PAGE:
China live export claims garner criticism

Veterinary groups have criticised the federal government’s plans to commence live cattle exports to China.

Vets Against Live Export (VALE) said the journey by sea to China is about 18 days, equivalent to the journey to the Middle East, a distance they deem unacceptable.

The organisation is also concerned about animal protection laws in China, and said Australian animals are likely to be handled and slaughtered in a fashion that would be unacceptable at home.

VALE believe animal welfare is best served when animals are slaughtered as close as possible to the point of production.

“The history of what has happened to Australian cattle exported live tells us that the outcomes are not likely to be acceptable,” VALE spokesperson Sue Foster said.

“The second important consequence is the deleterious effect this will have on the Australian meat processing industry.” Continue reading China live export claims garner criticism

Grandin’s advice for Australian live export industry

AVA Annual Conference, 28 May 2013,  Cairns Convention Centre.Livestock slaughter expert Temple Grandin has recommended abattoirs install video surveillance to reduce cruelty.

Grandin was in Cairns recently to address the AVA conference, and she told Bush Telegraph that Australia should have more power to monitor slaughter facilities abroad when engaged in live exports.

She said companies such as Cargill Incorporated and JBS have video in U.S. plants where footage can be accessed on the internet at any time.

Live export conditions remain topical, and ships to Egypt were recently suspended following the release of brutal slaughter footage by animal welfare activists.

AQIS-accredited veterinary surgeon Lloyd Reeve-Johnson said Grandin’s suggestion of web-cam based monitoring becomes realistic if one considers minimal public trust in the current system and its “repeated failures” to prevent major welfare issues.

“The initial reaction of many in the industry may be that her suggestion is unworkable or an unnecessary expense,” he said.

“If a sceptical public is ever to be convinced that live animal export is necessary for economic of other reasons, measures beyond the ordinary such as constant web-cam surveillance with independent expert oversight could benefit not only the welfare of millions of animals, but the trade itself.”

Reeve-Johnson said the same idea could be applied to shipboard conditions with intermittent satellite feeds of video footage and displays monitoring ammonia, temperatures, humidity and other variables to counter potential human selectivity in placement of sensors or reporting.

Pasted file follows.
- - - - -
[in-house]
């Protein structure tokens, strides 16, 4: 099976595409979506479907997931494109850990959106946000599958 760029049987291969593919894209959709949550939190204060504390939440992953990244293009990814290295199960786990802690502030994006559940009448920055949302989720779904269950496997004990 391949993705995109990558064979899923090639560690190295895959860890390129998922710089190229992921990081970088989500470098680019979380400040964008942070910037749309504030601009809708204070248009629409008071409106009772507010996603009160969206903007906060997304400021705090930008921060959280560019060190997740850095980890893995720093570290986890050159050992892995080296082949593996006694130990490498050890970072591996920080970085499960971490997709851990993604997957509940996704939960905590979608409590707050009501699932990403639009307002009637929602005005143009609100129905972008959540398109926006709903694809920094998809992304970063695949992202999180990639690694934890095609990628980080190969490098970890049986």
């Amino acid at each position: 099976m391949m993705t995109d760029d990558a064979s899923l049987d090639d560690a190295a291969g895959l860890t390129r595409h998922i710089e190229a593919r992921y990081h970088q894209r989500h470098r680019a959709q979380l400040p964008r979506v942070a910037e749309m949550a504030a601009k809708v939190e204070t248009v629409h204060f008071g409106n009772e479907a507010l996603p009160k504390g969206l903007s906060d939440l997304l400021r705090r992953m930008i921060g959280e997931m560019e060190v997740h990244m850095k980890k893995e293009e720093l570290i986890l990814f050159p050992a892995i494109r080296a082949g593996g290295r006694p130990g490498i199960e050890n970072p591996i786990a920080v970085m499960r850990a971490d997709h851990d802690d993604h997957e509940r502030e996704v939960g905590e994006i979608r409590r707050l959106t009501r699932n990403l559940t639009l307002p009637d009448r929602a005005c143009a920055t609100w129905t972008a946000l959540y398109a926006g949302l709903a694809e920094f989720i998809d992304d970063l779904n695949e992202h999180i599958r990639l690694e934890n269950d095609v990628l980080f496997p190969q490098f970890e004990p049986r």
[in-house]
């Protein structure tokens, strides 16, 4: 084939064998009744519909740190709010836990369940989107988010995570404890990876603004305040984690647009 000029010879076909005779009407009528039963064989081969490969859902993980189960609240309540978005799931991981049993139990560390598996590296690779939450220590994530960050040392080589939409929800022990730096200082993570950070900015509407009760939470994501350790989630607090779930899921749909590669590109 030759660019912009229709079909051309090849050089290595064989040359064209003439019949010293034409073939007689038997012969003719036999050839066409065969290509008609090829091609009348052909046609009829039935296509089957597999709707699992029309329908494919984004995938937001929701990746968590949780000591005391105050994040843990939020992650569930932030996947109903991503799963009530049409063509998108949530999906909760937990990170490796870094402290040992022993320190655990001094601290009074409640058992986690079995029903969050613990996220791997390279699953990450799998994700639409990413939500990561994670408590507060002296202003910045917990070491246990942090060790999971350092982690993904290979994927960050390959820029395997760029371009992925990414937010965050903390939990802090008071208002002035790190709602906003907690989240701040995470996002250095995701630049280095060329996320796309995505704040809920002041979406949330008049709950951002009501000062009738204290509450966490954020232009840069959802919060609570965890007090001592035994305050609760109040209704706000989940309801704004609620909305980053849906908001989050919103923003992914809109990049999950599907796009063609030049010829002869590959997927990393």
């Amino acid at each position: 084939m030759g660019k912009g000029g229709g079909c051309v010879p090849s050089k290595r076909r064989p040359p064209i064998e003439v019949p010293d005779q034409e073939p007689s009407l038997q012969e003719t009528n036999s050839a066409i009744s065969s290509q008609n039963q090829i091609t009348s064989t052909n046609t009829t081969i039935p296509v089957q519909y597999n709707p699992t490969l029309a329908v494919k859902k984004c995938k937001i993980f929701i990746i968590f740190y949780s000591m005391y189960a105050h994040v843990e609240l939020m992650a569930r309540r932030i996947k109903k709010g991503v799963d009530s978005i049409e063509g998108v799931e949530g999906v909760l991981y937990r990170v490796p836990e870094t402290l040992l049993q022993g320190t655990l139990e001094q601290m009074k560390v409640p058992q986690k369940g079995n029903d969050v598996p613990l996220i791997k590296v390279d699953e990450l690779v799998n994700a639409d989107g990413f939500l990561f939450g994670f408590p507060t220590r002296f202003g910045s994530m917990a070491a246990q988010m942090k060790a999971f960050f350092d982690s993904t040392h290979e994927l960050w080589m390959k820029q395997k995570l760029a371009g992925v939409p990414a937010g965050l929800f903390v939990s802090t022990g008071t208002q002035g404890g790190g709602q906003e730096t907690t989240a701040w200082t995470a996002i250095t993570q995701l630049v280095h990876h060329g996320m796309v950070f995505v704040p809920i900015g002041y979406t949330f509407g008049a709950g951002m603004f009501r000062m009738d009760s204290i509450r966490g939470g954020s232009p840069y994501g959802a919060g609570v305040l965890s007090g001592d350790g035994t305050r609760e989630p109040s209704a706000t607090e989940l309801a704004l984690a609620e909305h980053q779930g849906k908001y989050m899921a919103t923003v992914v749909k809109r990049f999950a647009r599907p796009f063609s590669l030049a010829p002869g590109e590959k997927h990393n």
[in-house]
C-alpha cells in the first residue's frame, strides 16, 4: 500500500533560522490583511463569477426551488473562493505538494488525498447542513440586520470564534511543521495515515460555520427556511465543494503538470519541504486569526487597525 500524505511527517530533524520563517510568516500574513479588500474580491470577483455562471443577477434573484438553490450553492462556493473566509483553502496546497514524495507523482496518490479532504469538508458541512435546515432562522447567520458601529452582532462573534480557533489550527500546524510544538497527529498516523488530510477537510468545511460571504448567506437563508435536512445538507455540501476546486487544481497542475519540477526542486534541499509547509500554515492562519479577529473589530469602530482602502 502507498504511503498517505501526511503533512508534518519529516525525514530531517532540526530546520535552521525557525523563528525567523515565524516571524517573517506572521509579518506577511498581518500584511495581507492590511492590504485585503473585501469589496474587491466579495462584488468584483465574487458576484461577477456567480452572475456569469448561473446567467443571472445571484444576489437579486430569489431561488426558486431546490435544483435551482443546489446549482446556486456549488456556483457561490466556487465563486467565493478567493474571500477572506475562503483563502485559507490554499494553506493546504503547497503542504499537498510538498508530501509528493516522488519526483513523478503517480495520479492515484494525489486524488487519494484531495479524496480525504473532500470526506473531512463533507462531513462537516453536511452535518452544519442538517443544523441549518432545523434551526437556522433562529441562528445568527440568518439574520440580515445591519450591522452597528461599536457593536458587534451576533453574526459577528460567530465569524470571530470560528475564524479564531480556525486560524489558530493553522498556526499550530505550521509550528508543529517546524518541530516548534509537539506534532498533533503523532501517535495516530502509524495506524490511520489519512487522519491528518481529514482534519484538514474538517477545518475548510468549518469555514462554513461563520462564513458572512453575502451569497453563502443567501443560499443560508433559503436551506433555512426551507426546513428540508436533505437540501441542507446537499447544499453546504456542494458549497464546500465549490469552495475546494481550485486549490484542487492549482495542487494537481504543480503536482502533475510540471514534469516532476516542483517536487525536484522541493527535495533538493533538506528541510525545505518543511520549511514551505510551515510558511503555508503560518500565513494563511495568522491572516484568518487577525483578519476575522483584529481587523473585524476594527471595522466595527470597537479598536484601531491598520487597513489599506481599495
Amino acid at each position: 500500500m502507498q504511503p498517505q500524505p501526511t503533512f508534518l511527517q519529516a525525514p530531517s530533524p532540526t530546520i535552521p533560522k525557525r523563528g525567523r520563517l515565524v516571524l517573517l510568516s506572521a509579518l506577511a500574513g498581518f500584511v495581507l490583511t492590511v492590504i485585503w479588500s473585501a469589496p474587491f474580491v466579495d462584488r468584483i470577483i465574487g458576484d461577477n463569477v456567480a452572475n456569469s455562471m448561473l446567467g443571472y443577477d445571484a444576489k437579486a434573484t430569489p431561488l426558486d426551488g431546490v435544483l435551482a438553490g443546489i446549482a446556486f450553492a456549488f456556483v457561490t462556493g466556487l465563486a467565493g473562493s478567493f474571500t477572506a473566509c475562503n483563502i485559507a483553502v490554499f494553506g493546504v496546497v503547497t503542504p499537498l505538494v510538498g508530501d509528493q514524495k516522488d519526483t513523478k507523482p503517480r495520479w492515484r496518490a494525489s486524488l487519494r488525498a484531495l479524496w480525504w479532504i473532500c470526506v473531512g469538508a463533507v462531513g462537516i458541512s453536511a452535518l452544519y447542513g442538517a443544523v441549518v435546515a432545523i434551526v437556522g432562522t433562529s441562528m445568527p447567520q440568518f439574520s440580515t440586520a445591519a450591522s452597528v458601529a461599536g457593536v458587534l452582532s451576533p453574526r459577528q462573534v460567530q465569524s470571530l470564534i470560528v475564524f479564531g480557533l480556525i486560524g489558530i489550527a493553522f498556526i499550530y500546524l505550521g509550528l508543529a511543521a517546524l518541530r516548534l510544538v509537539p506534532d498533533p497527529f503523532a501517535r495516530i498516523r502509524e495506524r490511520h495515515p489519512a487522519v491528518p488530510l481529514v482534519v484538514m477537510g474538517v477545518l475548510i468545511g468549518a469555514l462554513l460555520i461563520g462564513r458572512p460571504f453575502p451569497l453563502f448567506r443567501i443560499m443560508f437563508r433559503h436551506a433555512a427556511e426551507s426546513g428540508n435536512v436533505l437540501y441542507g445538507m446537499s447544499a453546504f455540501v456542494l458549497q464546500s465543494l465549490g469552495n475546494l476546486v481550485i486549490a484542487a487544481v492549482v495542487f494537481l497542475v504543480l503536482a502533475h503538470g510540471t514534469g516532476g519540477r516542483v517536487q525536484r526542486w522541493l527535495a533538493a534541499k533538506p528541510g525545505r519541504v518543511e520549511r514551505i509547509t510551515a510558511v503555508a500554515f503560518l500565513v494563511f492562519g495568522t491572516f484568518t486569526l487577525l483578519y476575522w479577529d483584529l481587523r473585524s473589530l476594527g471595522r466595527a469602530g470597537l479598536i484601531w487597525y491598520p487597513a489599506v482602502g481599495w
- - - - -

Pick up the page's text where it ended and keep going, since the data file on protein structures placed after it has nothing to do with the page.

He added that the footage would “only supplement” the introduction of independent shipboard veterinary oversight who are not directly employed by exporters. Continue reading Grandin’s advice for Australian live export industry

Live export vessel veterinarian reports injuries, standards breaches

tightly stockedThe recent mistreatment of Australian animals overseas has been the source of much consternation in recent months, deflecting attention from conditions on live export ships.

A veterinarian who has spent 13 years working on live export voyages has made a submission to the Department of Agriculture, Fisheries and Forestry (DAFF) review in to Australian Standards for the Export of Livestock (ASEL), which alleges that some in the industry are more concerned with profits than animal welfare.

Lynn Simpson, who has been an accredited on-board veterinarian for 57 live export voyages, as well as having peripheral feedlot, loading and transportation experience, described the suffering of animals resulting from exporters allegedly ignoring the law.

“It should be appreciated that these voyages are not all short and clean as depicted by industry and their public relations machine,” she said. Continue reading Live export vessel veterinarian reports injuries, standards breaches

Cruelty footage fires further VALE-DAAF stoush

Cattle bodies in a slaughterhouse.

Image: Thomas Bjørkan

The war of words between Vets Against Live Export (VALE) and the Department of Agriculture, Fisheries and Forestry (DAAF) has intensified after the December broadcast of footage showing cattle being cruelly treated by an Israeli abattoir on the ABC’s 7.30 Report.

An investigation by an Israeli journalist revealed that animals at the Bakar Tnuva abattoir were subjected to cruel applications of electric goads to the head, rectum and genitals.

Additional footage showed the dragging of a cow across a concrete floor by its forelimb on a forklift, the repeated punching of a cow in a crush, poor sheep handling and unstunned slaughter.

VALE veterinary behavioural consultant, Kate Lindsey, analysed the footage and said the appearance and behaviour of the cattle is consistent with severe physical and psychological stress.

A consistent finding in the footage was that the downer cows were alone,” Lindsey said.

Cattle are a prey species that form cohesive groups. Being on their own is highly stressful for most cattle. Continue reading Cruelty footage fires further VALE-DAAF stoush